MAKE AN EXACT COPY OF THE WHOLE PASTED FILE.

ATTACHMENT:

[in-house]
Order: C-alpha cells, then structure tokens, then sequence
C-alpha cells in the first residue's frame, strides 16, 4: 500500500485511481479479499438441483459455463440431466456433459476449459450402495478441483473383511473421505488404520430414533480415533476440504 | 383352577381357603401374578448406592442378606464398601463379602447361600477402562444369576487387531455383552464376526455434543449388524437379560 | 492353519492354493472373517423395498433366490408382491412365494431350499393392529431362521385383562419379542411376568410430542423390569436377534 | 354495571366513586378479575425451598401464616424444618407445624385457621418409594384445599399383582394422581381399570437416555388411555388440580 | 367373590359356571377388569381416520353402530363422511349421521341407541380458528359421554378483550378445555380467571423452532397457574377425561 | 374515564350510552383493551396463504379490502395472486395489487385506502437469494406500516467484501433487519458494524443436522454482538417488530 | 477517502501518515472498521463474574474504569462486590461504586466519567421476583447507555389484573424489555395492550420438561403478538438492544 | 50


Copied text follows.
[in-house]
Order: C-alpha cells, then structure tokens, then sequence
C-alpha cells in the first residue's frame, strides 16, 4: 500500500485511481479479499438441483459455463440431466456433459476449459450402495478441483473383511473421505488404520430414533480415533476440504 | 383352577381357603401374578448406592442378606464398601463379602447361600477402562444369576487387531455383552464376526455434543449388524437379560 | 492353519492354493472373517423395498433366490408382491412365494431350499393392529431362521385383562419379542411376568410430542423390569436377534 | 354495571366513586378479575425451598401464616424444618407445624385457621418409594384445599399383582394422581381399570437416555388411555388440580 | 367373590359356571377388569381416520353402530363422511349421521341407541380458528359421554378483550378445555380467571423452532397457574377425561 | 374515564350510552383493551396463504379490502395472486395489487385506502437469494406500516467484501433487519458494524443436522454482538417488530 | 477517502501518515472498521463474574474504569462486590461504586466519567421476583447507555389484573424489555395492550420438561403478538438492544 | 50